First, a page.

Monsky’s Theorem states that it is impossible to dissect a square into an odd number of triangles of equal area.

While the statement sounds easy, the proof is actually far from trivial but is counted towards the most beautiful proofs in mathematics. The wikipedia article has some short outline, the full proof is for example given in proofs from the book. It is based on a coloring of the plane generated by a “non-Archimedean valuation” \(v(x)\).

To define \(v(x)\), we first note that for any prime \(p\), any non-zero rational number \(r\) can be written as

\[r = \frac a{\lvert r\rvert_p b}\]

with \(a,b\) natural numbers prime to \(p\) (i.e. we have \(\lvert r\rvert_p = p^{-k}\) with some \(k\in\mathbb Z\)). \(\lvert r\rvert_p\) is called the p-adic value of \(r\). We define \(v(r) = \lvert r\rvert_2\) for any rational \(r\neq 0\), set \(v(0) = 0\) and continue \(v\) to all real numbers.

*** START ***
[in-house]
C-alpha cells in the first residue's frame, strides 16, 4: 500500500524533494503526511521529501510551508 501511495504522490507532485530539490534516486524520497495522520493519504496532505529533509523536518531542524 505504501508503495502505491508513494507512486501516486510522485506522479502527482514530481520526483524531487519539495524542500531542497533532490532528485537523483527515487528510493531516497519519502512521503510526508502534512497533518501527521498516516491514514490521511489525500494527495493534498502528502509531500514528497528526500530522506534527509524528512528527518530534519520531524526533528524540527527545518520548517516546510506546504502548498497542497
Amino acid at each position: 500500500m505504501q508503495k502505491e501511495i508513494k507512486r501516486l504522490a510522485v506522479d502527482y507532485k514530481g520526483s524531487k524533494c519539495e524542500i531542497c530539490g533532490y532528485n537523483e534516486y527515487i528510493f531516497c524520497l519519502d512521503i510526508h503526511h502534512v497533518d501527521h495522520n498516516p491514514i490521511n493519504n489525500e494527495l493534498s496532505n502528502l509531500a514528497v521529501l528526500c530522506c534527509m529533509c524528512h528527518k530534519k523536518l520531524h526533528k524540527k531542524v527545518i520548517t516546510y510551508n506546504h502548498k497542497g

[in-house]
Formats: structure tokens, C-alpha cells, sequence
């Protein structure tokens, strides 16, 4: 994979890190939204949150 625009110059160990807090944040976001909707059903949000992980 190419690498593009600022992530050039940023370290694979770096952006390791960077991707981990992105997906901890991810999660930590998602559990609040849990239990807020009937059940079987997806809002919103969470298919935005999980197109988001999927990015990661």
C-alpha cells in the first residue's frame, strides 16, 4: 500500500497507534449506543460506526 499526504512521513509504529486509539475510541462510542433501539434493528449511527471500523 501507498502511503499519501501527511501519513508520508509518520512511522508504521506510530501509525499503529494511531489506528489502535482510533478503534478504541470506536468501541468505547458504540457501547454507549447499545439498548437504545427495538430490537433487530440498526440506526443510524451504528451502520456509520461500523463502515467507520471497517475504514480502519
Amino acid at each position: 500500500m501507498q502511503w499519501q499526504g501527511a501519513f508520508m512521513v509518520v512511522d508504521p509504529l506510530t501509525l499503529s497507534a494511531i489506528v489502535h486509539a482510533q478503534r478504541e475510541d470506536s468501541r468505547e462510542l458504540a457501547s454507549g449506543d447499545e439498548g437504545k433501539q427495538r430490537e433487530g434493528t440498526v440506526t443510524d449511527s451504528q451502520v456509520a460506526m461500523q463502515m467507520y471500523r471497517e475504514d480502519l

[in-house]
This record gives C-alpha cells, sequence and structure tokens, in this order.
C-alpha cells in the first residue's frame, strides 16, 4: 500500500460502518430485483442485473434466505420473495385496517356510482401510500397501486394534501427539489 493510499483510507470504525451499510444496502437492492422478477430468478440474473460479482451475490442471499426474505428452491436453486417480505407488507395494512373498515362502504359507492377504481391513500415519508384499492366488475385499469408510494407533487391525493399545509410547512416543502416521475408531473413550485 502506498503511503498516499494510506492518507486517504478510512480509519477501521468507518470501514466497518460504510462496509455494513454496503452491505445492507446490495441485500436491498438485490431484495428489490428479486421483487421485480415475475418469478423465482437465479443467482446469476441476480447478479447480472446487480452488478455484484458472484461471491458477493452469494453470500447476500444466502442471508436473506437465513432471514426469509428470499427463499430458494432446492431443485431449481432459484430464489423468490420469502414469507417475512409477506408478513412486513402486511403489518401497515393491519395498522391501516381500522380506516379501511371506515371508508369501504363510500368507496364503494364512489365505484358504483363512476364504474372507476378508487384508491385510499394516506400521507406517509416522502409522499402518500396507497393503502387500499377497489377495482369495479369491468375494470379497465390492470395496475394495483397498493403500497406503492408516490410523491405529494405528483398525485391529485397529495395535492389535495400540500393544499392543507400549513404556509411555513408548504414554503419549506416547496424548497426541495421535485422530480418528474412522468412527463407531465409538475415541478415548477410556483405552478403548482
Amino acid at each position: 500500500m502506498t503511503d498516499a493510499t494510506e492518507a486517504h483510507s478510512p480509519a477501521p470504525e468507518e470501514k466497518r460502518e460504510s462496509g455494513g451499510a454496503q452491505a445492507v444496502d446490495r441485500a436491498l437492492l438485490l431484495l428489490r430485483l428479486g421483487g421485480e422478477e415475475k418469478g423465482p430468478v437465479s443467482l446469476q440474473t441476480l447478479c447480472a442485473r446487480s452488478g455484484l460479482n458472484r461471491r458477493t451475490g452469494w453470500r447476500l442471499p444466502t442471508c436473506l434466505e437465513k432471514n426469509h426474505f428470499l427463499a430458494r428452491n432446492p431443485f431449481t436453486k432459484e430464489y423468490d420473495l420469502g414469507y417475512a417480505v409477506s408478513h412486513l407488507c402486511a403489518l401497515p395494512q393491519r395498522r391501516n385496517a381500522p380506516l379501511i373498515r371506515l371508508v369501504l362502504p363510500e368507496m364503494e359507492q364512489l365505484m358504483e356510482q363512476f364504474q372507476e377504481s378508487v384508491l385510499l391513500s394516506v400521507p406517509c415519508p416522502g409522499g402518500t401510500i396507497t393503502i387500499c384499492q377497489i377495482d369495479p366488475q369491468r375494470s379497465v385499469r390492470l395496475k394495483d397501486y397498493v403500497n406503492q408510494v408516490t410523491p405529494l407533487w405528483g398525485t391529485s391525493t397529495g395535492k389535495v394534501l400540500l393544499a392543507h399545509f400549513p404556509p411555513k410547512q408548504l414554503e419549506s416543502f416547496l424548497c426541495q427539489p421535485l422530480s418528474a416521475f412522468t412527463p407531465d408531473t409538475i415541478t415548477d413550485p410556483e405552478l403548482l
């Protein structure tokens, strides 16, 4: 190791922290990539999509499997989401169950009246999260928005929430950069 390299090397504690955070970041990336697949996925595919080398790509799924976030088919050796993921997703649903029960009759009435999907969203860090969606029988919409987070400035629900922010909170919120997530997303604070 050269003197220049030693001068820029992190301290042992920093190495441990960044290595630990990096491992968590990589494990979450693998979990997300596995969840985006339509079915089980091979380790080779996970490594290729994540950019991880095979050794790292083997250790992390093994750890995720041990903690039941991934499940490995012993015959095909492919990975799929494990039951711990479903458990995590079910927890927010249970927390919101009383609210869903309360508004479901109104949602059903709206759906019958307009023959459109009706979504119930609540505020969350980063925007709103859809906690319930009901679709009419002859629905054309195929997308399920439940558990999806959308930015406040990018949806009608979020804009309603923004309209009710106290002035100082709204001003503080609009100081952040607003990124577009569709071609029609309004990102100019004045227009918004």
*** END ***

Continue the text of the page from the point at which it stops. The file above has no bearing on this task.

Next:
The coloring is then defined as

\[\text{Color of}\ (x,y) = \begin{cases} \text{blue} & \text{if}\ v(x)\geq v(y),\ v(x)\geq v(1)\\ \text{green} & \text{if}\ v(x)< v(y),\ v(y)\geq v(1)\\ \text{red} & \text{if}\ v(x)< v(1),\ v(y)\geq v(1) \end{cases}\]

Below script generates this coloring on a grid on the plane.

Running the script creates pictures like the following:

monsky 100

One of the striking properties of this coloring is, that any line runs only through points of at most two different colors!